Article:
Equality is now compulsory
Currently, the power to force companies to report the gender pay gap (‘GPG’) is already contained in the Equalities Act 2010, but was not implemented in the hope that companies would report it voluntarily. But since the coalition government published its ‘Think, Act, Report Initiative’ in 2011, only five of the 7,000 affected companies have carried out pay audits voluntarily and reported their figures to date. With the new government’s consultation on compulsory GPG, which took place between 14 July and 6 September 2015, the outcome is now eagerly awaited.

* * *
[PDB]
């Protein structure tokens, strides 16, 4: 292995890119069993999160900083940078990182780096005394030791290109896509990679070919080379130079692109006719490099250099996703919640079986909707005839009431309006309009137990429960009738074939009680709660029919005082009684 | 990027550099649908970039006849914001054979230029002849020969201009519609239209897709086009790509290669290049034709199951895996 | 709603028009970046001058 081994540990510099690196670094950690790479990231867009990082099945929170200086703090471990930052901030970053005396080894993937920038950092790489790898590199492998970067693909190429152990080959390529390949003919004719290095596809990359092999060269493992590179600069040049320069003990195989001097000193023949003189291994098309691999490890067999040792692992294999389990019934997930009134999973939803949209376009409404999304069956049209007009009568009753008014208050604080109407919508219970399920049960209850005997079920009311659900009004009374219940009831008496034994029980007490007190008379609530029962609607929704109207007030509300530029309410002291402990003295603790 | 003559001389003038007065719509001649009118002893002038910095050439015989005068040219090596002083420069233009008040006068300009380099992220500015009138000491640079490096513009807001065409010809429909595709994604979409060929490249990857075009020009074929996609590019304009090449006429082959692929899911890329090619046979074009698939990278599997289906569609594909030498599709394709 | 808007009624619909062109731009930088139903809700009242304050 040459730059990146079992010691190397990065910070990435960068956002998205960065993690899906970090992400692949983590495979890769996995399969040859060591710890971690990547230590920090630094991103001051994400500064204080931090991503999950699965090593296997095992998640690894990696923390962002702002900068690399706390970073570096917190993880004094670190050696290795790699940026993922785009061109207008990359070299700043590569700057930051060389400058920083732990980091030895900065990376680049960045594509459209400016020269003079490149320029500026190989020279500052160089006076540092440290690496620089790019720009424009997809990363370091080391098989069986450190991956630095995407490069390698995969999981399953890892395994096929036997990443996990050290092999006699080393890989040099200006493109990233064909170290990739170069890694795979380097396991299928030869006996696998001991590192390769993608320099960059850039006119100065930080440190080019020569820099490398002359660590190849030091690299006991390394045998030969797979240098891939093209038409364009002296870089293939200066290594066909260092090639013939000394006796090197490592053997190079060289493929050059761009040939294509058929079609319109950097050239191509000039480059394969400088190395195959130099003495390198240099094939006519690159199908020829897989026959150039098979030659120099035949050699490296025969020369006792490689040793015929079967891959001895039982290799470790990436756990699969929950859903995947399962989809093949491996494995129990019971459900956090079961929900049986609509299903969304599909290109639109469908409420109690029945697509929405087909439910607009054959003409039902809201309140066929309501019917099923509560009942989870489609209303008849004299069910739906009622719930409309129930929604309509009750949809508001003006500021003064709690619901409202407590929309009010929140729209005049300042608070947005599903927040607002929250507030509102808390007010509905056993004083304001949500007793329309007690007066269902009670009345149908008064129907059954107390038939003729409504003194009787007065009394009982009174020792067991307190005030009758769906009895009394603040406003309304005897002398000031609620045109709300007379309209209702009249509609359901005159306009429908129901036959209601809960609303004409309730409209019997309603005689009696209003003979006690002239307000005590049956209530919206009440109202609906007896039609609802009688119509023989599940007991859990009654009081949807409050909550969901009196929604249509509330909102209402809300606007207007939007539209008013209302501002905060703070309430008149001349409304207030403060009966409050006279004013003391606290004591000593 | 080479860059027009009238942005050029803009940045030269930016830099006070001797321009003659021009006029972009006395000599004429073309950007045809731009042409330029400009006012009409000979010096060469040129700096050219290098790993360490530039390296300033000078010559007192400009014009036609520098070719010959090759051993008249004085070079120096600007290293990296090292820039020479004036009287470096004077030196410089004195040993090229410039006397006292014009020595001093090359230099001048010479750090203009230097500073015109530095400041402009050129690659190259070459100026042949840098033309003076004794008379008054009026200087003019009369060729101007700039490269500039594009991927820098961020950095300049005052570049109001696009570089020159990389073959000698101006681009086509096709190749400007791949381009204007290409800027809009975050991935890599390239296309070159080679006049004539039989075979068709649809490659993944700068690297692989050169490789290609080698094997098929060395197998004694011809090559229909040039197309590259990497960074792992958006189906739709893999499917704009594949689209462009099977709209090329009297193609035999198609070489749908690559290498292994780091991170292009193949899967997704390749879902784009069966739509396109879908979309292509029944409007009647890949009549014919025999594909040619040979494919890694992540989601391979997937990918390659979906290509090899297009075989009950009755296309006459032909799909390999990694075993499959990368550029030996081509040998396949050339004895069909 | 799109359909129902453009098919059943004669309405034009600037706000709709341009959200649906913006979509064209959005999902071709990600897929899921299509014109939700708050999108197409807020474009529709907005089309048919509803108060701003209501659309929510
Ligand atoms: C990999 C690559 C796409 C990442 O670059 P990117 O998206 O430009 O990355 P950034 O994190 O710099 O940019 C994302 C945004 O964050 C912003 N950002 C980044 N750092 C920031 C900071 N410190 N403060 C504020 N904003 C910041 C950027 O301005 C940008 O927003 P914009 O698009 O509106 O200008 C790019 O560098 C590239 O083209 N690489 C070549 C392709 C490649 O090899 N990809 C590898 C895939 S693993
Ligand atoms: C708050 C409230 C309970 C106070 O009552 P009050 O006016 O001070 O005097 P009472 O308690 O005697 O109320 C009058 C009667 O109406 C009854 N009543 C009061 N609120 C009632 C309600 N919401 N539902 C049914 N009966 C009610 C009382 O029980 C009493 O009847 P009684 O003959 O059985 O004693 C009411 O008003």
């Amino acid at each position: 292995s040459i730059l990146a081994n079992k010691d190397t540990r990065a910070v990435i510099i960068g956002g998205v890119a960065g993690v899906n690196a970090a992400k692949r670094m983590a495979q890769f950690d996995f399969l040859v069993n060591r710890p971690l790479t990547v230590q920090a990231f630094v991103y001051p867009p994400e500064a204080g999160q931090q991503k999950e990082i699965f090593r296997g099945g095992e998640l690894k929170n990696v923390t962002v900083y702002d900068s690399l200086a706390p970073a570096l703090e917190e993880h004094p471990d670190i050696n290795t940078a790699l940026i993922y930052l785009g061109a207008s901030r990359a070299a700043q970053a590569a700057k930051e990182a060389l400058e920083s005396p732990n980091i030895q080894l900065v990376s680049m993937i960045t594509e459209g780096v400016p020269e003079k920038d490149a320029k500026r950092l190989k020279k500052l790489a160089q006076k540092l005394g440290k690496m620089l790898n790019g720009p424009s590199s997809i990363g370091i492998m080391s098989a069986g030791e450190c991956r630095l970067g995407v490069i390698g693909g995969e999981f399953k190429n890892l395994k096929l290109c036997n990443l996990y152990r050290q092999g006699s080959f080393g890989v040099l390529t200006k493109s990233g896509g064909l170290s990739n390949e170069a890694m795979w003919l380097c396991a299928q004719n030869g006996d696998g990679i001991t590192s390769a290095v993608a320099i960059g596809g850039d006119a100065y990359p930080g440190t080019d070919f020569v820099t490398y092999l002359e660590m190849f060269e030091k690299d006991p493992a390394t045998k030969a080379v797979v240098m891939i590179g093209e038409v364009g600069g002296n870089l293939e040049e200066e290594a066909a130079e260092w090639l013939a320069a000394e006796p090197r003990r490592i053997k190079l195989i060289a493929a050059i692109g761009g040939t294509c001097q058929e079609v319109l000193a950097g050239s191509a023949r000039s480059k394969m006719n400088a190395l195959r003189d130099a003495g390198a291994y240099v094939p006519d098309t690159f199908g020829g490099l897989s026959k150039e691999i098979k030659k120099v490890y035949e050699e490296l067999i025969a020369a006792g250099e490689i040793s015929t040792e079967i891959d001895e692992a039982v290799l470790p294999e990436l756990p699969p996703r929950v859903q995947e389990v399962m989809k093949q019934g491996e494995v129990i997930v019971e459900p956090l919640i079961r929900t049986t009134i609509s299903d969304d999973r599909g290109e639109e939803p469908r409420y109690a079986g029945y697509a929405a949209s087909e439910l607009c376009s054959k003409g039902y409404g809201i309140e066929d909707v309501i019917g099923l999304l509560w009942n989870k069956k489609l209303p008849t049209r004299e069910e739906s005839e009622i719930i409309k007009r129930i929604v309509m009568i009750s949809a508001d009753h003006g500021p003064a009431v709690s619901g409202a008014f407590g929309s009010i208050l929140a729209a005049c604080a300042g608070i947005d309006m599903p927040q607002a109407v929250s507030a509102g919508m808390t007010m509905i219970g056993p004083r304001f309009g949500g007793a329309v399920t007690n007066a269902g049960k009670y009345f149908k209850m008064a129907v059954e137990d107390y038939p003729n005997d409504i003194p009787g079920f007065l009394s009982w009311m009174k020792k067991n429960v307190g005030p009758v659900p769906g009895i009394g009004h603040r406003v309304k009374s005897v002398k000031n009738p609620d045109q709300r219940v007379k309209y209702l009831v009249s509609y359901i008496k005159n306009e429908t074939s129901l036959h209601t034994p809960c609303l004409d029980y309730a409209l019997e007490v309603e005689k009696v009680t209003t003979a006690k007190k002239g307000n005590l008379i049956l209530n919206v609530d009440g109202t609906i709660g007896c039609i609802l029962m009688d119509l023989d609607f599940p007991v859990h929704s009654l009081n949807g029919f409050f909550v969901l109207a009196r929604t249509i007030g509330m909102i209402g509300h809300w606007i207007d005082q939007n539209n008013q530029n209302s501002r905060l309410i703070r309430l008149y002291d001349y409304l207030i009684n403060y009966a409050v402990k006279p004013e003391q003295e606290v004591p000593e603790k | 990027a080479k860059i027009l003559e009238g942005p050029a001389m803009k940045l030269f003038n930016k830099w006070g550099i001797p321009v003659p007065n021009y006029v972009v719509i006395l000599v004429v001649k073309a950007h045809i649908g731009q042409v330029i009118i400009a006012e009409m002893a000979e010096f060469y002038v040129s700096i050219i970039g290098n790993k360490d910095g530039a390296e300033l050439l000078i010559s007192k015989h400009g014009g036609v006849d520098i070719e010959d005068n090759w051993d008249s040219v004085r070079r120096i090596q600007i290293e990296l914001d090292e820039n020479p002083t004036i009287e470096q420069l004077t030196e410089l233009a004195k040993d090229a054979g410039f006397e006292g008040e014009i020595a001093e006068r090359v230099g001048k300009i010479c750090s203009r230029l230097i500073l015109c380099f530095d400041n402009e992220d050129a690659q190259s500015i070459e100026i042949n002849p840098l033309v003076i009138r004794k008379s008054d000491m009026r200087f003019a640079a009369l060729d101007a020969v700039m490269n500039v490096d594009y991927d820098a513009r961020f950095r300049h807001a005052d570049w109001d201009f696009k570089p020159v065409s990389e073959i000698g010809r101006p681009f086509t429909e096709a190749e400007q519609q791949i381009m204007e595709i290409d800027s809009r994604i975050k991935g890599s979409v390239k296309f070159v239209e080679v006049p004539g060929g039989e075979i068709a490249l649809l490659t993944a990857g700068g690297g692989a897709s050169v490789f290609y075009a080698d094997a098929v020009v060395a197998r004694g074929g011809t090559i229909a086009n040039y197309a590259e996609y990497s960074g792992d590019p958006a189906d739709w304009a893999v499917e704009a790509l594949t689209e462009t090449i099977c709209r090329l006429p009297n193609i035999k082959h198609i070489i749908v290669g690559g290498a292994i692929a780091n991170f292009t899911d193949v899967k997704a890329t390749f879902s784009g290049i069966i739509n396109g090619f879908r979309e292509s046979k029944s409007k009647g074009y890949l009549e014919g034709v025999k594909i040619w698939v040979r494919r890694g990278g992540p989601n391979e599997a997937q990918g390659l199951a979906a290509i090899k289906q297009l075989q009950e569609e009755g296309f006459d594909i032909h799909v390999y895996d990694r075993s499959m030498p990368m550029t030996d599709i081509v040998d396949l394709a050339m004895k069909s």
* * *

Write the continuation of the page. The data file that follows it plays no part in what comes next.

According to the Office for National Statistics, the gender pay gap for full time employees is 9.1 per cent in favour of men (down from 17.4 per cent in 1997), but when full time and part time roles are combined, the figure jumps to 19.1 per cent (down from 27.5 per cent in 1997). While for women aged 22-39, their average hourly pay is slightly higher than men, it seems that the biggest female age group affected is 40-49 (13 per cent) and 50-59 (17 per cent), which it is suggested is due to women returning to the job market after having children.